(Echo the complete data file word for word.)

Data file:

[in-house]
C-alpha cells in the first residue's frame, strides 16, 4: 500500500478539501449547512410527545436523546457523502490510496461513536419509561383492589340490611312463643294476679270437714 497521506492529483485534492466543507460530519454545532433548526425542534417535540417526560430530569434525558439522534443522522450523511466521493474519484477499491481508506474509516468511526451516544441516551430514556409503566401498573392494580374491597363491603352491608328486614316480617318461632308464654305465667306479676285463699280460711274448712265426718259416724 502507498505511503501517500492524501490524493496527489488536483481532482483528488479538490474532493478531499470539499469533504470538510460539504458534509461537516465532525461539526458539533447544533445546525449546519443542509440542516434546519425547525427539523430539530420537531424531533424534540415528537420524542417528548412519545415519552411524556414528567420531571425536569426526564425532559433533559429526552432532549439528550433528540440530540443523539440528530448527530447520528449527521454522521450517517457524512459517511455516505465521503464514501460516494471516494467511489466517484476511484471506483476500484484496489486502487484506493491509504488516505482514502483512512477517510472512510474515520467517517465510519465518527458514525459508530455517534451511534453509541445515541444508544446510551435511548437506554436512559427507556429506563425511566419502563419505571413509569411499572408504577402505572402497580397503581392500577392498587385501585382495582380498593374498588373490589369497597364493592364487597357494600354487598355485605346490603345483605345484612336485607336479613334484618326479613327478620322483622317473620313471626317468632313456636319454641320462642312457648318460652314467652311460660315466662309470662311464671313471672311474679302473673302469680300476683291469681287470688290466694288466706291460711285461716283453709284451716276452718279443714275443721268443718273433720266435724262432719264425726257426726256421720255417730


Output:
[in-house]
C-alpha cells in the first residue's frame, strides 16, 4: 500500500478539501449547512410527545436523546457523502490510496461513536419509561383492589340490611312463643294476679270437714 497521506492529483485534492466543507460530519454545532433548526425542534417535540417526560430530569434525558439522534443522522450523511466521493474519484477499491481508506474509516468511526451516544441516551430514556409503566401498573392494580374491597363491603352491608328486614316480617318461632308464654305465667306479676285463699280460711274448712265426718259416724 502507498505511503501517500492524501490524493496527489488536483481532482483528488479538490474532493478531499470539499469533504470538510460539504458534509461537516465532525461539526458539533447544533445546525449546519443542509440542516434546519425547525427539523430539530420537531424531533424534540415528537420524542417528548412519545415519552411524556414528567420531571425536569426526564425532559433533559429526552432532549439528550433528540440530540443523539440528530448527530447520528449527521454522521450517517457524512459517511455516505465521503464514501460516494471516494467511489466517484476511484471506483476500484484496489486502487484506493491509504488516505482514502483512512477517510472512510474515520467517517465510519465518527458514525459508530455517534451511534453509541445515541444508544446510551435511548437506554436512559427507556429506563425511566419502563419505571413509569411499572408504577402505572402497580397503581392500577392498587385501585382495582380498593374498588373490589369497597364493592364487597357494600354487598355485605346490603345483605345484612336485607336479613334484618326479613327478620322483622317473620313471626317468632313456636319454641320462642312457648318460652314467652311460660315466662309470662311464671313471672311474679302473673302469680300476683291469681287470688290466694288466706291460711285461716283453709284451716276452718279443714275443721268443718273433720266435724262432719264425726257426726256421720255417730